‘HDTV technology adds an extra advantage to this, because even more precise images are created. It allows us to see nerve structures, small vessels and the entire anatomy in much more detail. A further technical advantage within this system is narrow-band imaging, which allows us to define the borders of tumours far more precisely.’
Another advantage is that the system appears to remove some of the strain and fatigue for surgeons, who must concentrate for hours in front of a monitor in the operating theatre. ‘This is just a purely subjective experience,’ he added. ‘It has not yet been scientifically proven. However, I’m sure this technology will establish itself over the next few years, and then we will get studies that record and document these advantages in figures.’
Asked what improvements he would value most in such a system, the professor said he did not have sufficient technical knowledge to come up with suggestions. ‘That’s a job for engineers,’ he pointed out, and reiterated: ‘All I can say is that we get a better image, which is great as it makes our work a lot easier. This not only applies to tumour removal, or organ resections, but also any other surgical procedures; it makes preparation easier because the improved image achieved via the monitor is often more precise than what we can see with our bare eyes in open surgery.
‘Improved imaging also opens up new perspectives in flexible endoscopy. We are currently developing a new operating procedure called NOTES (Natural Orifice Transluminal Endoscopic Surgery), which is groundbreaking in MIS. The method utilises natural body orifices as entry channels. Once access has been gained in this way only a small incision is then required to access the operating field. In April, the gallbladder of a patient in Strasbourg was successfully removed transvaginally. This kind of surgery is in its infancy, but will definitely become important as a further means of access for MIS.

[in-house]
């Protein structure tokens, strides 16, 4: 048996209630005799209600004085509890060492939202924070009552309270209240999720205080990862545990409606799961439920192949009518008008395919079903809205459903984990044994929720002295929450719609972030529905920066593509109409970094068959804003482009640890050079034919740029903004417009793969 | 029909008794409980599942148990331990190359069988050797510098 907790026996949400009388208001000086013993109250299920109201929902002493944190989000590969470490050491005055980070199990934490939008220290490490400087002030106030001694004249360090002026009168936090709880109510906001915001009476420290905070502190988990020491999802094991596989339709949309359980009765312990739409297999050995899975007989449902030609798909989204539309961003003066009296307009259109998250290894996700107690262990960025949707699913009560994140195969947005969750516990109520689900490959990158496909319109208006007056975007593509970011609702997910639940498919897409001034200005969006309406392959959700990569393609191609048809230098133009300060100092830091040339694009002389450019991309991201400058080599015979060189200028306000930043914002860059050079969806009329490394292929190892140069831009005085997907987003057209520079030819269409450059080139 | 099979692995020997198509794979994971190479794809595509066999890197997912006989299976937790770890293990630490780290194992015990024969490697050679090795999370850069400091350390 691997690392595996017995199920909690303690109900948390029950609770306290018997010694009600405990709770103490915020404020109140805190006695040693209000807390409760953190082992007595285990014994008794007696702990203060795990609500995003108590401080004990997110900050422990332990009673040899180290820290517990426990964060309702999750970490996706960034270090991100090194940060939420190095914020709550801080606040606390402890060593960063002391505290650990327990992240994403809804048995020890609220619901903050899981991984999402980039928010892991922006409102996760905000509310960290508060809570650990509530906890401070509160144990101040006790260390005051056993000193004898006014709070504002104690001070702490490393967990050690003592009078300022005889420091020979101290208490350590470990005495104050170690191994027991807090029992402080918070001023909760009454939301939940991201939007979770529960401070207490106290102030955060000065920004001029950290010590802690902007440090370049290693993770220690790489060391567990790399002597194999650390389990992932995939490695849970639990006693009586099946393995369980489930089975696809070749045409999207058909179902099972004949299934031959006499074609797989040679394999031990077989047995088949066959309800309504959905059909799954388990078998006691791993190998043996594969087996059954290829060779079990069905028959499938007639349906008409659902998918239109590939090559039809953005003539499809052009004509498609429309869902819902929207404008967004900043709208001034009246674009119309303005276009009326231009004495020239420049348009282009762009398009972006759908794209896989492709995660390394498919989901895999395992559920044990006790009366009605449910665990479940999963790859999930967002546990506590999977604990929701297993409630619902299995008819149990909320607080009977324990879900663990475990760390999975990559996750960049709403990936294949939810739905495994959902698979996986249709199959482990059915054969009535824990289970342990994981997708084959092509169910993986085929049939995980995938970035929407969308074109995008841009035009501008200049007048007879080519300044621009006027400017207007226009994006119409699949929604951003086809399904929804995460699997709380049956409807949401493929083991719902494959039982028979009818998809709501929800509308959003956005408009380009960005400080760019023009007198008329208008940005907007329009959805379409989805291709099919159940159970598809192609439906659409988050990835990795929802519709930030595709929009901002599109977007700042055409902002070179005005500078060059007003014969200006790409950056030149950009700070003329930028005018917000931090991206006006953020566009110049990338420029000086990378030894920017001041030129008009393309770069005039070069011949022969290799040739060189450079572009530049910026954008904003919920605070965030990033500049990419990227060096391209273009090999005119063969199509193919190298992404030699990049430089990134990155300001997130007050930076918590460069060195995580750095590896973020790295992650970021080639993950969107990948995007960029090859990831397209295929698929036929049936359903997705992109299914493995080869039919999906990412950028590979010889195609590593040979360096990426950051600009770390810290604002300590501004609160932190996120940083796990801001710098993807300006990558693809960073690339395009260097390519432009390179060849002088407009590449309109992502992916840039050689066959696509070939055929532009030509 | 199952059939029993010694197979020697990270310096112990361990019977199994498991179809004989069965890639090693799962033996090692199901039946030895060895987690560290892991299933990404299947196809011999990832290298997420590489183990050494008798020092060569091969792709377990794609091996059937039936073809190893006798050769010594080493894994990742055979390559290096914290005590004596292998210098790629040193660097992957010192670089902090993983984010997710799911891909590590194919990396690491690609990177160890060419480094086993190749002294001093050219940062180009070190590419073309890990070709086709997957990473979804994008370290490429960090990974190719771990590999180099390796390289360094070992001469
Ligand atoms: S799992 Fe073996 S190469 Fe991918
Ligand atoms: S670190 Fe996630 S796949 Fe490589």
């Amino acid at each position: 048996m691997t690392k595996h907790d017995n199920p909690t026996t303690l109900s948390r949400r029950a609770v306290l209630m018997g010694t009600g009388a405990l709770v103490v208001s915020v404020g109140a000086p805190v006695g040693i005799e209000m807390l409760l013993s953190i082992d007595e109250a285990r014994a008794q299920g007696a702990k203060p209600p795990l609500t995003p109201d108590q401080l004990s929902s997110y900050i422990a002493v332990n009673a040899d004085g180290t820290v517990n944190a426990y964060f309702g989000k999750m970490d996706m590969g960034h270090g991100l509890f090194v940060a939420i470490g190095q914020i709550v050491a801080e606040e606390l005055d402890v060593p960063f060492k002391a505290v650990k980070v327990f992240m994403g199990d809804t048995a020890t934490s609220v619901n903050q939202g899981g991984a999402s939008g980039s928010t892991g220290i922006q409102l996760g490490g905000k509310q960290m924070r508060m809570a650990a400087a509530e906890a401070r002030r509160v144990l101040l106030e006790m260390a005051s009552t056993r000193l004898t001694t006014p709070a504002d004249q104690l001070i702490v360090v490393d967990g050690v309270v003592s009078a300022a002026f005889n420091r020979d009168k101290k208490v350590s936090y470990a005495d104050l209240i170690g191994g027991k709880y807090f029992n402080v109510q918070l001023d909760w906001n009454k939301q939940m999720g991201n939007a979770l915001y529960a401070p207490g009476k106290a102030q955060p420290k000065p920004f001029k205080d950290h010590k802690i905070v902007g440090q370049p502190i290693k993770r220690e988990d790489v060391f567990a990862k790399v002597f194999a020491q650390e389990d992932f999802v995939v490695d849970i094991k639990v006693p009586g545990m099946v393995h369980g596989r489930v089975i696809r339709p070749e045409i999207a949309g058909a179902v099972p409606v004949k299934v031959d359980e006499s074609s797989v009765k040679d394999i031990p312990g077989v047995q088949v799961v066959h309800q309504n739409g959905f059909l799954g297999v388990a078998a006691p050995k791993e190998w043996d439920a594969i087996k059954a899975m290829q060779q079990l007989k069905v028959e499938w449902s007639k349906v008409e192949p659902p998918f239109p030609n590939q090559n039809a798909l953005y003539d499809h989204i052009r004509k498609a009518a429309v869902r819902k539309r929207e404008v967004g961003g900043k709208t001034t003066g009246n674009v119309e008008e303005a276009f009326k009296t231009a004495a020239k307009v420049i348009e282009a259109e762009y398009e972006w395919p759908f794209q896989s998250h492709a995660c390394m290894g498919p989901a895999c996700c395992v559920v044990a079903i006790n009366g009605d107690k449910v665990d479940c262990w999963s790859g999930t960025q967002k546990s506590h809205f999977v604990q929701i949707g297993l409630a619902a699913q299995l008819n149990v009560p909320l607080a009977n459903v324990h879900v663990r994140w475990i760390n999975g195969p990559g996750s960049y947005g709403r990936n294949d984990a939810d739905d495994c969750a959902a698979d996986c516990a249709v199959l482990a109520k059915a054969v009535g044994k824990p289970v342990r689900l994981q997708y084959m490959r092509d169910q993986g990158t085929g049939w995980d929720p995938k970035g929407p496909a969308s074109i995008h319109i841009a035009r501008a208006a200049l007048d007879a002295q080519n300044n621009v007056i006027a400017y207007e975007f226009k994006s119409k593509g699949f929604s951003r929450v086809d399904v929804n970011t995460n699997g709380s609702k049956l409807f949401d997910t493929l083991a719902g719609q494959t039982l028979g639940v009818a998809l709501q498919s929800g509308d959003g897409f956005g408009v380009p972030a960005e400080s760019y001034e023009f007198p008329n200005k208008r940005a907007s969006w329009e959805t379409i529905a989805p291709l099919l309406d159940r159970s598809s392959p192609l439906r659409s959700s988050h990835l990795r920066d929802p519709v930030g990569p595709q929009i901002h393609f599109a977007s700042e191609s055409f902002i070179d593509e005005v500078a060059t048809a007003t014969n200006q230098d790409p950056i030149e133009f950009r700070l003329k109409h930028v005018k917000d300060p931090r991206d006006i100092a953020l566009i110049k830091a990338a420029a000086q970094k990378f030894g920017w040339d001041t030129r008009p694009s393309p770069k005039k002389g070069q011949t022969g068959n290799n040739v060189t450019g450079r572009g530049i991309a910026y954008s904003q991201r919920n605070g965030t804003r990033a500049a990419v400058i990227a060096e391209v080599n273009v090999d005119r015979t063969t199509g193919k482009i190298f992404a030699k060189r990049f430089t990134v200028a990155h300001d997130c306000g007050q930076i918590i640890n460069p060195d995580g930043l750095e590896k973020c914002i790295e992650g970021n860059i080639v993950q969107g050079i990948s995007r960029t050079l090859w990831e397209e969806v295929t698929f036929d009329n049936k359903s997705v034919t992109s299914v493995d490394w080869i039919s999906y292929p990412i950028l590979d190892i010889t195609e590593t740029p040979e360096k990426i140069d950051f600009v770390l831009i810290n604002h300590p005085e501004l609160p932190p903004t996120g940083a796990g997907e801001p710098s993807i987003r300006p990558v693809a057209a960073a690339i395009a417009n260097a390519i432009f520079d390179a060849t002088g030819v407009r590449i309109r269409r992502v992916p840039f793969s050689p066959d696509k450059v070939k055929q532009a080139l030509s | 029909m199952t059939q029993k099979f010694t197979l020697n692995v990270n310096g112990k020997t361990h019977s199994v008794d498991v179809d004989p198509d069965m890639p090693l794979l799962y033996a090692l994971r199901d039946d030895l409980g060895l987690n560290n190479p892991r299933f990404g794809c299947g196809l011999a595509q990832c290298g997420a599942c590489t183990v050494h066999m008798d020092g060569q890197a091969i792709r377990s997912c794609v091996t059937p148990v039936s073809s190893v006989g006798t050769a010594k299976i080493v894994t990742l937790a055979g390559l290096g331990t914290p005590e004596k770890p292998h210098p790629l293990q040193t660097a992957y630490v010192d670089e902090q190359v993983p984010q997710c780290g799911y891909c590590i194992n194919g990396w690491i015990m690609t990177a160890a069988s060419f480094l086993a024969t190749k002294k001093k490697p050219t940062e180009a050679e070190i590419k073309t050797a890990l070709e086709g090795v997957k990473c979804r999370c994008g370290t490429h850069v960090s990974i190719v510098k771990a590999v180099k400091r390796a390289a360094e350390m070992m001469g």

‘Flexible endoscopists and surgeons are slowly beginning to work together,’ pointed out Professor Fuchs. ‘I had the advantage of having learned flexible endoscopy and also the other, open and laparoscopic surgical procedures from the beginning, and I’ve been practising them for 25 years. That’s why I can judge that these medical fields belong together. The fact that endoscopists, gastroenterologists and visceral surgeons work closer together is a positive development. We can all learn and benefit from one another.’